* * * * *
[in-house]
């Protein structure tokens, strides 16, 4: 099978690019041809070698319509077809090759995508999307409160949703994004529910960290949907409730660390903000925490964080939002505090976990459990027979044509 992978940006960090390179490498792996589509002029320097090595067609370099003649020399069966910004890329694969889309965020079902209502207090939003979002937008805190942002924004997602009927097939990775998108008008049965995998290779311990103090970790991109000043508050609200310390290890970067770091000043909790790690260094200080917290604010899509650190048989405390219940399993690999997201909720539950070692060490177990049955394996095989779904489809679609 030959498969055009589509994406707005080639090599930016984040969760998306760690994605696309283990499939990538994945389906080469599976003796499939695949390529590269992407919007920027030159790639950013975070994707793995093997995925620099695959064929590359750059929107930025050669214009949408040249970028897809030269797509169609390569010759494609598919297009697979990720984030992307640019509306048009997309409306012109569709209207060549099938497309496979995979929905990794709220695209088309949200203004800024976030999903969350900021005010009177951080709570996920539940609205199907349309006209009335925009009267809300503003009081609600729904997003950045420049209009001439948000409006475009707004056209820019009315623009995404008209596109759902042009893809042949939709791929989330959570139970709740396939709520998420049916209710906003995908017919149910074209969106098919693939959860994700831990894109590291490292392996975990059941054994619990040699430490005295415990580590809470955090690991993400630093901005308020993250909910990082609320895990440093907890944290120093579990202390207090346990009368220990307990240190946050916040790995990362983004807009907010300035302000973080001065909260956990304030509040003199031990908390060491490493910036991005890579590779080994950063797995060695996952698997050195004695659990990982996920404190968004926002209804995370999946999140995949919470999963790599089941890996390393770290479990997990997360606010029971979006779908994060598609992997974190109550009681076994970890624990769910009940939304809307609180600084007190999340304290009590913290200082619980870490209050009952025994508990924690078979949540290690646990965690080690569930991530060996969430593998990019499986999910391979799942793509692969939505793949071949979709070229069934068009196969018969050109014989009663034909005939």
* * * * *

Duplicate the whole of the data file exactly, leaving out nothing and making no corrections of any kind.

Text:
[in-house]
């Protein structure tokens, strides 16, 4: 099978690019041809070698319509077809090759995508999307409160949703994004529910960290949907409730660390903000925490964080939002505090976990459990027979044509 992978940006960090390179490498792996589509002029320097090595067609370099003649020399069966910004890329694969889309965020079902209502207090939003979002937008805190942002924004997602009927097939990775998108008008049965995998290779311990103090970790991109000043508050609200310390290890970067770091000043909790790690260094200080917290604010899509650190048989405390219940399993690999997201909720539950070692060490177990049955394996095989779904489809679609 030959498969055009589509994406707005080639090599930016984040969760998306760690994605696309283990499939990538994945389906080469599976003796499939695949390529590269992407919007920027030159790639950013975070994707793995093997995925620099695959064929590359750059929107930025050669214009949408040249970028897809030269797509169609390569010759494609598919297009697979990720984030992307640019509306048009997309409306012109569709209207060549099938497309496979995979929905990794709220695209088309949200203004800024976030999903969350900021005010009177951080709570996920539940609205199907349309006209009335925009009267809300503003009081609600729904997003950045420049209009001439948000409006475009707004056209820019009315623009995404008209596109759902042009893809042949939709791929989330959570139970709740396939709520998420049916209710906003995908017919149910074209969106098919693939959860994700831990894109590291490292392996975990059941054994619990040699430490005295415990580590809470955090690991993400630093901005308020993250909910990082609320895990440093907890944290120093579990202390207090346990009368220990307990240190946050916040790995990362983004807009907010300035302000973080001065909260956990304030509040003199031990908390060491490493910036991005890579590779080994950063797995060695996952698997050195004695659990990982996920404190968004926002209804995370999946999140995949919470999963790599089941890996390393770290479990997990997360606010029971979006779908994060598609992997974190109550009681076994970890624990769910009940939304809307609180600084007190999340304290009590913290200082619980870490209050009952025994508990924690078979949540290690646990965690080690569930991530060996969430593998990019499986999910391979799942793509692969939505793949071949979709070229069934068009196969018969050109014989009663034909005939």